Leukemia is a form of cancer that can affect both children and adults. It can also be acute or chronic.Leukemia originates in the bone marrow, which is where all of the precursor cells are manufactured that later appear in the blood stream.
In children the acute form has been mostly noted in the media as much progress has been made in the past few years with regard to treatment successes. However, the chronic leukemia forms are more common in childhood.
The symptoms of leukemia are due to the fact that normal cell precursors in the bone marrow are crowded out by the leukemia cells and this can lead to bleeding as the megakaryocytes, the precursors of the platelets are being suppressed. In the same vain that precursors of the granulocytes and the lymphocyte (immune cell) precursor cells in the bone marrow also get crowded out resulting in serious infections from the lack of circulating infection fighting cells (granulocytes and lymphocytes).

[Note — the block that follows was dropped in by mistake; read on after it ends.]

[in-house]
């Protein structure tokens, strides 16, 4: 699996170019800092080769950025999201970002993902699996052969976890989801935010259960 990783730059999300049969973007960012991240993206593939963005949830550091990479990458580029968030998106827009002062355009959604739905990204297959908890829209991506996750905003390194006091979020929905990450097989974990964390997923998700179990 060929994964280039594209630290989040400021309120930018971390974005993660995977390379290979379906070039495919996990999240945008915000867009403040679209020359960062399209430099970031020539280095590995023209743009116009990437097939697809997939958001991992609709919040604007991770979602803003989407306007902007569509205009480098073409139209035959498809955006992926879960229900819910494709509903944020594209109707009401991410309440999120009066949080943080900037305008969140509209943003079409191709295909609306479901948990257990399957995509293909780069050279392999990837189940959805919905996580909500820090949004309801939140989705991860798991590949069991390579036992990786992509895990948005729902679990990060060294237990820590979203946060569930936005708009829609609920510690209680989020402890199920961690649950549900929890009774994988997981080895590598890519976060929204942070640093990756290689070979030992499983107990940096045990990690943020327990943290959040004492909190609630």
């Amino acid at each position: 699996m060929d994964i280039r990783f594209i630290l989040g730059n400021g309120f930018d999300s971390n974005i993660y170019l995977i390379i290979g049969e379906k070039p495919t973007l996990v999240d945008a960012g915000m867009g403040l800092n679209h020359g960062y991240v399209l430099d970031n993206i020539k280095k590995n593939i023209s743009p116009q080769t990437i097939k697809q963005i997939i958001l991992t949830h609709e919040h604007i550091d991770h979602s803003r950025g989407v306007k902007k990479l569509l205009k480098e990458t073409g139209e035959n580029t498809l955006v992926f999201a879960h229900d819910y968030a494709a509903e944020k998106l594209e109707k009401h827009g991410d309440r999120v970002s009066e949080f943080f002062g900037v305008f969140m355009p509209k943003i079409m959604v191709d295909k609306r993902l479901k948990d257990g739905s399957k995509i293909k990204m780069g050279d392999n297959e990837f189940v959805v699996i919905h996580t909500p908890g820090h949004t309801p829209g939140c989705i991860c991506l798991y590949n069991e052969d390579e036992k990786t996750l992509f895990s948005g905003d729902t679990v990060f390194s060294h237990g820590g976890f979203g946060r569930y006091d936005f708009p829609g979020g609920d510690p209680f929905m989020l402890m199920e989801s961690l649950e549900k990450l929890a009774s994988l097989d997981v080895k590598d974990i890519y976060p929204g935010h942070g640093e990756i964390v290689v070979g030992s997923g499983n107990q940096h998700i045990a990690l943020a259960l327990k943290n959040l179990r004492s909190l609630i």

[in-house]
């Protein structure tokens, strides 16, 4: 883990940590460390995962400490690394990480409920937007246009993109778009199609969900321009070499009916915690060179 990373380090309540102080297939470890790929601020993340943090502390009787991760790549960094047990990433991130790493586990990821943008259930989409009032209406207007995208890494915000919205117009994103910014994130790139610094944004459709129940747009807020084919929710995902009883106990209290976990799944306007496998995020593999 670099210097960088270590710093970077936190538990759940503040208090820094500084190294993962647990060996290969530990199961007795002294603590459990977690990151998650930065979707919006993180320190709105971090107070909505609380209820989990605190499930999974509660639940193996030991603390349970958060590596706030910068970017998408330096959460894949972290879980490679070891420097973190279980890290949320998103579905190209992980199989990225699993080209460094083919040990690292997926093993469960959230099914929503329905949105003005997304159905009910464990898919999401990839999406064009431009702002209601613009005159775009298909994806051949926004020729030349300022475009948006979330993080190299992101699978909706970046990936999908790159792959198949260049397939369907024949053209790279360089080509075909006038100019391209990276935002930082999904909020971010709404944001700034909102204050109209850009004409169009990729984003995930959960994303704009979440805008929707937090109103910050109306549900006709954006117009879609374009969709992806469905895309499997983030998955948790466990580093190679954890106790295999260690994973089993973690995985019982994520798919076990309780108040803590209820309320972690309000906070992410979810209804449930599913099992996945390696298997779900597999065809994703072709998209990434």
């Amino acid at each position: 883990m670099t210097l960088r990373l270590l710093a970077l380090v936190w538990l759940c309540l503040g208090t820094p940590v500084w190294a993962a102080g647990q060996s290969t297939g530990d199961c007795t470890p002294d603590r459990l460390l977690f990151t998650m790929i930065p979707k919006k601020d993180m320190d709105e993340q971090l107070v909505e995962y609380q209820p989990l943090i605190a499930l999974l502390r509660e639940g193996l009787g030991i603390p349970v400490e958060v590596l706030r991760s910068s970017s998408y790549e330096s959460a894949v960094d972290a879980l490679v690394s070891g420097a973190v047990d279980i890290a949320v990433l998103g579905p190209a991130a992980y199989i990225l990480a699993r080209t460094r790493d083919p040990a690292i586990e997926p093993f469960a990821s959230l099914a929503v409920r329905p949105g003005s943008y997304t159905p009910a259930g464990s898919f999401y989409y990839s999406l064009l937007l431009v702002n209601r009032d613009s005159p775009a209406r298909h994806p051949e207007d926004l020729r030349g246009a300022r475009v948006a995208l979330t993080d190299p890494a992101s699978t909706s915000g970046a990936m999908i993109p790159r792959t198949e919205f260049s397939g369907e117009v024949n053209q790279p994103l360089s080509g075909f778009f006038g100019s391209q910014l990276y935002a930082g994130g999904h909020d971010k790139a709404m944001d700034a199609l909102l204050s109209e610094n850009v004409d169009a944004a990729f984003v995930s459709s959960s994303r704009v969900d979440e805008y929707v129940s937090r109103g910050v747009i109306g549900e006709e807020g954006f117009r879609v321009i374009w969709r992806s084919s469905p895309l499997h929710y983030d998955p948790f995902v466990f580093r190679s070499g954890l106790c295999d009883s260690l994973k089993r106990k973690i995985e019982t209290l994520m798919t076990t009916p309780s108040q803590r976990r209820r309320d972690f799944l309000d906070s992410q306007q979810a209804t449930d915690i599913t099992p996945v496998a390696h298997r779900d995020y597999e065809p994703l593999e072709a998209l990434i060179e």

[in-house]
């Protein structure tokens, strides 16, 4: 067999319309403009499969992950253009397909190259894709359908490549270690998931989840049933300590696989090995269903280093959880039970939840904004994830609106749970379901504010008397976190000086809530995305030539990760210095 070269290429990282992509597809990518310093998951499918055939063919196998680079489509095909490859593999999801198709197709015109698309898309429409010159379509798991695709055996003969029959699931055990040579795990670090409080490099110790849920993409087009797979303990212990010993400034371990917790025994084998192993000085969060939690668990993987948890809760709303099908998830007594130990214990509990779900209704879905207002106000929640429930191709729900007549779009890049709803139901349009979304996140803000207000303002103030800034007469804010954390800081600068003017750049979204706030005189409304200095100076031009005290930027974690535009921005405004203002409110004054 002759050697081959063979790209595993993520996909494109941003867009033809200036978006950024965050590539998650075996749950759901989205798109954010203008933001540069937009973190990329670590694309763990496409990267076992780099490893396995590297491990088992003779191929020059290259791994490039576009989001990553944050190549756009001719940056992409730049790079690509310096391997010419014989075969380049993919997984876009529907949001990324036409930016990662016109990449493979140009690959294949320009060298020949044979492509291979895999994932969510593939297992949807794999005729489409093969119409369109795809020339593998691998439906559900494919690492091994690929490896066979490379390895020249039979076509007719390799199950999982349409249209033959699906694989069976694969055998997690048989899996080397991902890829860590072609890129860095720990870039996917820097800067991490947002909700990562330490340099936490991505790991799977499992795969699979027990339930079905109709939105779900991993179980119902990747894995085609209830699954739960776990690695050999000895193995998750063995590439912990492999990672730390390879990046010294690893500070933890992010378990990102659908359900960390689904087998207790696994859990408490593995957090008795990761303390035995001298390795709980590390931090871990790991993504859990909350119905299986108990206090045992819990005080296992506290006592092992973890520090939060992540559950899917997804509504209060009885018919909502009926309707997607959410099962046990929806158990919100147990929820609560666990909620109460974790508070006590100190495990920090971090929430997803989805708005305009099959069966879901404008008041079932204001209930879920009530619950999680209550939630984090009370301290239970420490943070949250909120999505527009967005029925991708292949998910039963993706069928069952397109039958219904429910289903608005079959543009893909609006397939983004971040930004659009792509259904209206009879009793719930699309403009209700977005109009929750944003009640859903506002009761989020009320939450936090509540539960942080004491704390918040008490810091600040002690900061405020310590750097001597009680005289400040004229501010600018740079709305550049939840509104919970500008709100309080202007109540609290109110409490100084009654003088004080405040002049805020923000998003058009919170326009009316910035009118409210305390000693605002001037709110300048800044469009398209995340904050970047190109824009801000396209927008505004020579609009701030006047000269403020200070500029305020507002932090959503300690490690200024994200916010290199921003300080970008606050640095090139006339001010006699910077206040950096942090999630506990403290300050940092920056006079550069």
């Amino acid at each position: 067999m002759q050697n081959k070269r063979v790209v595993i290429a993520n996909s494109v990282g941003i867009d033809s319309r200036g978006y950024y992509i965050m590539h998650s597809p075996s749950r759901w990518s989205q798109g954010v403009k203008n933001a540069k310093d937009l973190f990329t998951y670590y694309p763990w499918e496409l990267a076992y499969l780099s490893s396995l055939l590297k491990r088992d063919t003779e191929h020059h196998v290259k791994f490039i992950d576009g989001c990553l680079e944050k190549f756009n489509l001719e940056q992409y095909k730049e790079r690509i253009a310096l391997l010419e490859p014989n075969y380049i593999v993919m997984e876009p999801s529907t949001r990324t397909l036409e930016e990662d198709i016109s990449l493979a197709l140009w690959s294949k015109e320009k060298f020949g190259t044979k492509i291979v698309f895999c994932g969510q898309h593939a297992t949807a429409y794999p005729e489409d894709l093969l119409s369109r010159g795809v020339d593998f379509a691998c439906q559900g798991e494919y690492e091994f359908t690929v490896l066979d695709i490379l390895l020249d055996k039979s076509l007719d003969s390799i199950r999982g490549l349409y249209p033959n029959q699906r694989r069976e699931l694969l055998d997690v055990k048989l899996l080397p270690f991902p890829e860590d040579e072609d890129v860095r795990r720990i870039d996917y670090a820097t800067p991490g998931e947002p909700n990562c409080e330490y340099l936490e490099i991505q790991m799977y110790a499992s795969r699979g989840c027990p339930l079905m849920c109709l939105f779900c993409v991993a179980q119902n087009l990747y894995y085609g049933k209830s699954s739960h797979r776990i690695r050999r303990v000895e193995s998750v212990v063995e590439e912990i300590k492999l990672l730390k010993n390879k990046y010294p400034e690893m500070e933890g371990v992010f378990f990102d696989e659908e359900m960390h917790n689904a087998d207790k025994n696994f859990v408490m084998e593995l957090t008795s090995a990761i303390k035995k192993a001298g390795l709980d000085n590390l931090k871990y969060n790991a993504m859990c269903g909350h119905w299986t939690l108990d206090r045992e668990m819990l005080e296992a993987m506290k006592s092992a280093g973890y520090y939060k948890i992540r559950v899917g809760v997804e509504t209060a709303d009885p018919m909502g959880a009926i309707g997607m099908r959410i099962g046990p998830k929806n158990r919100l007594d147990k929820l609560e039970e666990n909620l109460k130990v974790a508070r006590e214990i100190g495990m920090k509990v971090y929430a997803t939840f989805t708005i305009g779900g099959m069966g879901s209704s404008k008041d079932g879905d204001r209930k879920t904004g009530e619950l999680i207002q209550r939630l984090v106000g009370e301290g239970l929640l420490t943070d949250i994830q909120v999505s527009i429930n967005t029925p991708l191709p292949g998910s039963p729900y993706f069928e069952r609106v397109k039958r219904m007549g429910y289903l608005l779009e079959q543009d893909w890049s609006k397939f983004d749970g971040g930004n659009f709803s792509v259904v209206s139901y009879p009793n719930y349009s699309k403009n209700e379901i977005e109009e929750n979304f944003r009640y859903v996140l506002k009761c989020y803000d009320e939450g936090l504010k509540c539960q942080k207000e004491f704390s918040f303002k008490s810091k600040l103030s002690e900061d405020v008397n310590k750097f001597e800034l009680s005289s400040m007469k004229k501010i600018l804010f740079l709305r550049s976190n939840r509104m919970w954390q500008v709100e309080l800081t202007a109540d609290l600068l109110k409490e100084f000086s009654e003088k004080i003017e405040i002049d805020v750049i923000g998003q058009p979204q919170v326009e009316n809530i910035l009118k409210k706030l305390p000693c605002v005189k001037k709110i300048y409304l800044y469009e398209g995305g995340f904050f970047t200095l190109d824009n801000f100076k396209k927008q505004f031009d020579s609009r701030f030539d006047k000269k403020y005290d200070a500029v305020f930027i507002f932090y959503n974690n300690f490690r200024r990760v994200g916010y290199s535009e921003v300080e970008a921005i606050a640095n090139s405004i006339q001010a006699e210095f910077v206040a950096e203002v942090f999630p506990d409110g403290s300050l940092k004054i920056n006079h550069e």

The exact cause of leukemia is unknown, but some risk factors factors are smoking, exposure to ionizing radiation and to certain chemical solvents like benzene.
As we will see later in linked pages there are acute and chronic forms of leukemia, both in adults as well as in children. The 5-year survival rate is important in leukemias a leukemia is unlikely to return when the 5-year mark has ben reached, so living beyond the 5-year mark is often thought of as a cure.
With some forms of leukemia the genetic cause is known, for instance with chronic myelogenous leukemia (CML) there is a translocation between two chromosomes, called the Philadelphia chromosome, which causes this type of leukemia. Also newer treatment procedures like interferon therapy and bone marrow transplants have made a tremendous change in the improvement of long-term survival rates. This will be explained in the appropriate pages.